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Having a Plan B: Supply Chain Best Practices

Management consulting manufacturing frontline leadership operational performance maintenance improvement shop floor excellence operational culture

The supply chain is fragile. Nothing has proven that more than 2020 and the COVID-19 pandemic. All over the globe, supply chains have been significantly affected. These were actually not new issues, but they were a magnification of issues that supply chain professionals were always dealing with. 

It has always been a best practice for supply chain professionals to have a back-up plan through the use of “B suppliers.” However, as this year has shown us, it has never been more important to put this into practice. 

Supply Chain Disruptions

66% of businesses don’t have a plan B in the case of supply chain emergencies. This is in spite of the fact that supply chain disruptions can lead to serious financial and reputational damage. In addition to having B suppliers in place, it’s important to have a risk management strategy. 

This year alone has given us many examples of supply chain disruptions. The global food supply chain was significantly impacted by the pandemic. There has been a shortage of aluminum cans in the United States, creating issues for breweries and beverage manufacturers. Problems with international supply chain disruptions have supply chain professionals approaching the subject with a new perspective. 

What can supply chain professionals do? The last thing they want is to see a negative impact on fulfillment because their suppliers can’t meet demand. Having a backup plan is essential, but there are things that need to be considered.

Understanding B Suppliers

It needs to be understood that plan B suppliers will require long-term agreements and potentially more preparation time. They may need a commitment of several months or more. Before making any agreements, supply chain professionals also need to have a solid understanding of the supplier’s capacity.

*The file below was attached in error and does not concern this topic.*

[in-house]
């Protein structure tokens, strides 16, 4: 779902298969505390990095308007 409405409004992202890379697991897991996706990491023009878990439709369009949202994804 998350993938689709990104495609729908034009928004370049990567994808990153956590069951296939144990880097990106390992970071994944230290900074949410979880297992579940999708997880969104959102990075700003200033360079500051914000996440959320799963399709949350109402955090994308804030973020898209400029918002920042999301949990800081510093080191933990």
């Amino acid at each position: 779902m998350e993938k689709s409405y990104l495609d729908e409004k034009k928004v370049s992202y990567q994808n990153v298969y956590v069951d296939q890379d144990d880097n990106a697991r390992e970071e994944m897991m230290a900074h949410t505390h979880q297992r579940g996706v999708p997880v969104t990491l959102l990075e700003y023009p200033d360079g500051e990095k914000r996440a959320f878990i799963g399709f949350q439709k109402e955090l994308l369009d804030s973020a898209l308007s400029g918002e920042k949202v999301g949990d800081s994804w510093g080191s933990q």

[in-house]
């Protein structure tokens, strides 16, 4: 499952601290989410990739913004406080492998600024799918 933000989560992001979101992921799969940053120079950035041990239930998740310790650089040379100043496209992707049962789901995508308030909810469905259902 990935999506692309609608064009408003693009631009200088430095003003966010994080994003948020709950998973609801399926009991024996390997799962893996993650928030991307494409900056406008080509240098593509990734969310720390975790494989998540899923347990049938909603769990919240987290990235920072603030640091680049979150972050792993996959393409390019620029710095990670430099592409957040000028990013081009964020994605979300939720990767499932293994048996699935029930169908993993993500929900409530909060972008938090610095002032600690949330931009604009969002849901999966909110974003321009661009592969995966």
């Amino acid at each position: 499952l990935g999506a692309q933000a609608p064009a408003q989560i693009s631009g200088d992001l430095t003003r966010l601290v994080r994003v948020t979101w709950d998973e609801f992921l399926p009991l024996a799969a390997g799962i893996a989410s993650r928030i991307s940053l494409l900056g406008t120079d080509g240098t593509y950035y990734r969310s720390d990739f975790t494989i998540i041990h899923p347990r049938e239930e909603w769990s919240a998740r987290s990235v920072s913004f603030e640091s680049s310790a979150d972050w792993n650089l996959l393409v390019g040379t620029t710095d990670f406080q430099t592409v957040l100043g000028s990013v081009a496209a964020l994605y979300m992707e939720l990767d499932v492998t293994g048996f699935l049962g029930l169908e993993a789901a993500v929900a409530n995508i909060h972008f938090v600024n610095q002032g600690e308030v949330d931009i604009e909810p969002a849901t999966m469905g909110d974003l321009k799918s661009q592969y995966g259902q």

It’s important to have total transparency with suppliers. It’s helpful to understand a supplier’s financial performance: Have they struggled financially in recent months? You also need to understand their health and safety record: How has their health and safety been in the past? Additionally, you need to identify their production capacity and quality. 

Understanding a supplier inside and out will only be a positive thing. If one supplier lets you down, you already have a list of suppliers you know well.

The Importance of the Supply Chain Audit

A supply chain audit should be performed every two years. The goal of the supply chain audit is to get an overview of the company’s supply chain systems and processes as well as the supply chain organization. It can also provide more insight into supply chain risks. 

Supply chain audits may require visiting vendors, warehouses, and factories. Auditors also need to be aware of any current affairs that may impact suppliers like trade agreements and economic trends. They need to fully understand the organization and the environment in which it operates. 

For the stability of the supply chain, it’s absolutely essential to have a backup plan in place with B suppliers. Is your organization struggling with your supply chain management? POWERS can help. Reach out to us today to learn more. 


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About the Author

Dr. Donte Vaughn, DM, MSM, Culture Performance Management Advisor
Dr. Donte Vaughn, DM, MSM

Chief Culture Officer

Dr. Donte Vaughn is CEO of CultureWorx and Culture Performance Management Advisor to POWERS.

Randall Powers, Founder, Managing Partner
Randall Powers

Managing Partner

Randall Powers concentrates on Operational and Financial Due Diligence, Strategic Development,, and Business Development.